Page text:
CHICAGO -- Cubs manager Dale Sveum was ejected for the first time in his managerial career during the ninth inning of his team's 5-4 win against the Dodgers on Friday at Wrigley Field.
With two outs in the top of the ninth, Cubs right-hander Rafael Dolis' 2-2 fastball to Dodgers catcher A.J. Ellis was inside, and home-plate umpire Marty Foster signaled the ball hit Ellis and awarded him first base.
Sveum came out of the dugout to talk to Foster, but was ejected after a short conversation.
"Just asking questions," Sveum said of the talk. "Asked the wrong one."
Russell ready to take on challenge of closing
CHICAGO -- New closer candidate James Russell acknowledged Friday that late-inning relievers are a different breed.
Don't worry, Cubs fans. That's a good thing, especially when it comes to closing. Russell learned on Friday that he and right-hander Rafael Dolis will get the chance to share the closing duties after Carlos Marmol was removed from the role by manager Dale Sveum.
Russell entered Friday's game in the seventh and allowed one run in two-thirds of an inning, while Dolis pitched a scoreless ninth to notch the save in a 5-4 win over the Dodgers.
Russell's father, Jeff, was a Major League closer for the Rangers, A's, Red Sox and Indians, so the younger Russell certainly has the genetics to succeed in the role.
"I'd like to think closers are a little screwy in the head, so maybe he passed that on to me," Russell said. "It'll be fun. I think you have to have a little of, I don't know, something wrong with you to be a closer."
When asked if he possessed that quality, Russell replied, "A little bit. Every now and then. If you're a baseball player, you've got to be a little messed up."
Russell, now in his third year in the Majors, has rarely pitched in ninth-inning situations and has never recorded a save, but he said he isn't concerned about taking the ball in the ninth.
"You've just got to go about it like any three outs," Russell said. "It could be the first, the ninth, the fourth, fifth, it doesn't matter. You've still just got to go out there and make your pitches, that's the bottom line."
Garza pushed back to Sunday with illness
CHICAGO -- Right-hander Matt Garza has been pushed back in the Cubs' rotation because of a virus and will not make his scheduled start Saturday, manager Dale Sveum announced following Chicago's 5-4 win over the Dodgers on Friday.
Right-hander Chris Volstad will start in place of Garza, who the club is hopeful will be able to start Sunday's series finale.
"He's a little under the weather," Sveum said. "He's pretty down now."
Volstad will be pitching on regular rest because of Monday's postponement in Cincinnati. The 25-year-old right-hander is 3-3 with a 4.46 ERA in six career starts against the Dodgers.
Cubs beginning to find their home run swing
CHICAGO -- The Cubs extended their home run streak to five games when pinch-hitter Joe Mather went deep in the sixth inning of Friday's 5-4 win over the Dodgers. They've homered in seven of their past nine games.
That's a far cry from the start of the season, when the Cubs homered in only three of their first 17 games.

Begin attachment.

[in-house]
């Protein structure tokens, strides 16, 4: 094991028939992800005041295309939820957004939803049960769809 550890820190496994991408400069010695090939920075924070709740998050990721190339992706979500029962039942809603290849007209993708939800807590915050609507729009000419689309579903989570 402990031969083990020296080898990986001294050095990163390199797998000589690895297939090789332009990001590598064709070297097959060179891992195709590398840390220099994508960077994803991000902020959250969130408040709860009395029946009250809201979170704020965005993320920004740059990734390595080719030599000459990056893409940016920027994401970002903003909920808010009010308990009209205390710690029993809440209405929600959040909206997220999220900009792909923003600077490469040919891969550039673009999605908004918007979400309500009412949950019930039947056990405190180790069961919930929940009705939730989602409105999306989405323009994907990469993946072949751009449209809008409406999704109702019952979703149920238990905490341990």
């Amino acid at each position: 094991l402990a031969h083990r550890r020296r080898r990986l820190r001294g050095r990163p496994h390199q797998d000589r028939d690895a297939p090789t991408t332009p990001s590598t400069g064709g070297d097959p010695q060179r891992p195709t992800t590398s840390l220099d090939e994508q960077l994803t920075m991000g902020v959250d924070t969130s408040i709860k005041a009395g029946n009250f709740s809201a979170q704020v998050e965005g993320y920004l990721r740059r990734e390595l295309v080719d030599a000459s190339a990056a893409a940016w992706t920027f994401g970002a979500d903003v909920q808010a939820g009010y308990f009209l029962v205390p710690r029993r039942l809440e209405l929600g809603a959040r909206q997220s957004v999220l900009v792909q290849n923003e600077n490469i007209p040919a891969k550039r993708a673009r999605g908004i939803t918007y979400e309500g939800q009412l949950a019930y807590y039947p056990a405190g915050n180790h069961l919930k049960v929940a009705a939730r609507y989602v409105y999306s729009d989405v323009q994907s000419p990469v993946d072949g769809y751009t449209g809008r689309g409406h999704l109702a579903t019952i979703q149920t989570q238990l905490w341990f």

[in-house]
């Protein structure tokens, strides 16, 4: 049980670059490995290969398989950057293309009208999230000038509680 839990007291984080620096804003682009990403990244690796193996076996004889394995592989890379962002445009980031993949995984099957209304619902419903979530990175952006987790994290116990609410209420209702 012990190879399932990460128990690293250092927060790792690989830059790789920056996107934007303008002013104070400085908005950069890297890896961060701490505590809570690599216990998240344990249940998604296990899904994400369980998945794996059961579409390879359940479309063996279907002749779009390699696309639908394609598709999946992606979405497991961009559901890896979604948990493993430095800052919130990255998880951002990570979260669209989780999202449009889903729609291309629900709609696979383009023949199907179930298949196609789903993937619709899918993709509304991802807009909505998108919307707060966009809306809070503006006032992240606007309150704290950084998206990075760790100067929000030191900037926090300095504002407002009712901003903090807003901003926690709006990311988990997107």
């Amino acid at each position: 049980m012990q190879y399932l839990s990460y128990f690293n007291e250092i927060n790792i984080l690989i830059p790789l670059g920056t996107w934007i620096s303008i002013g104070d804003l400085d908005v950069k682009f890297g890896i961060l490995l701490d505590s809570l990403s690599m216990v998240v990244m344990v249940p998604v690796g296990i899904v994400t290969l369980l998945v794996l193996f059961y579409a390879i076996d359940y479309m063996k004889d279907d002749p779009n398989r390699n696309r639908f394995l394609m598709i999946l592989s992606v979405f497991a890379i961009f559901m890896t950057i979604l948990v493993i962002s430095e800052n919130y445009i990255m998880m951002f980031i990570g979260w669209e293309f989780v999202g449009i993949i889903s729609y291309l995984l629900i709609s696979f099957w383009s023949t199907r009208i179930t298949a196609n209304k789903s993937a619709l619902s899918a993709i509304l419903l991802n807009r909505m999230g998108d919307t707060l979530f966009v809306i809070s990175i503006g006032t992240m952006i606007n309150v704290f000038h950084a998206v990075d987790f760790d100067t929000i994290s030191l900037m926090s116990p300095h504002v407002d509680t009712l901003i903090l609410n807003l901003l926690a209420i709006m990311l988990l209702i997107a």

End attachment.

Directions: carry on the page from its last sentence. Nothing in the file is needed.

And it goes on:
Manager Dale Sveum said his club's recent home run barrage has been due to the warmer weather and getting out of unfriendly hitters' parks such as Marlins Park.
"The home runs will start coming gradually when the weather warms up and the guys really start getting their swings down and start seeing a lot of stuff," Sveum said. "A lot of times, it happens that way. We're not going to be a huge home run-hitting team anyway, but obviously, we need to hit some more like we have been."
Sveum: No issue with hurlers shagging fly balls
CHICAGO -- Cubs manager Dale Sveum didn't see the video of Yankees closer Mariano Rivera tearing his anterior cruciate ligament, but he heard about the injury and how it happened while Rivera was shagging balls in the outfield.
Despite how the injury occurred, Sveum said he has no issue if pitchers want to run down balls in the outfield, and the skipper said he wouldn't stop any of his own pitchers from doing so.
"You don't want to see people throwing crazy or jumping over walls and doing those things, but I don't think you worry about injuries like that," Sveum said. "The game's been going on for a hundred years, and every once in a while, yeah, you do see something happen like that. But part of that is some of the pitchers' conditioning in shagging fly balls and doing things like that. Sometimes those things are unfortunate, but people can get hurt walking to the ballpark every morning, too."
Rivera's injury has brought about speculation that this could be it for his storied 18-year career. Sveum, who played 30 games with the Yankees in 1998, said Rivera is one of the greatest pitchers and people he's been around.
"He's one of the ultimate professionals on and off the field," Sveum said. "His stats talk [for themselves]. He's the best closer, relief pitcher that's ever put on a uniform. In postseason play, regular-season play, there's never been somebody that dominant for such a long period of time -- even at the age he's been at, he's still been very dominant. More importantly, I played with him in '98, and he's the ultimate professional and teammate that anybody can ever have."
The last time the Cubs homered in five straight games was a 10-game stretch from Aug. 2-12 of last year.
Cubs starting pitchers entered Friday with a 2.47 ERA in their last 11 games.
Shortstop Starlin Castro (10 steals) and center fielder Tony Campana (seven) are only the fourth Cubs duo since 1918 to have at least seven steals apiece by the team's 25th game of the season. The others are Ivan DeJesus and Leon Durham (1981), Bob Dernier and Davey Lopes (1985), and Mitch Webster and Ryne Sandberg (1989).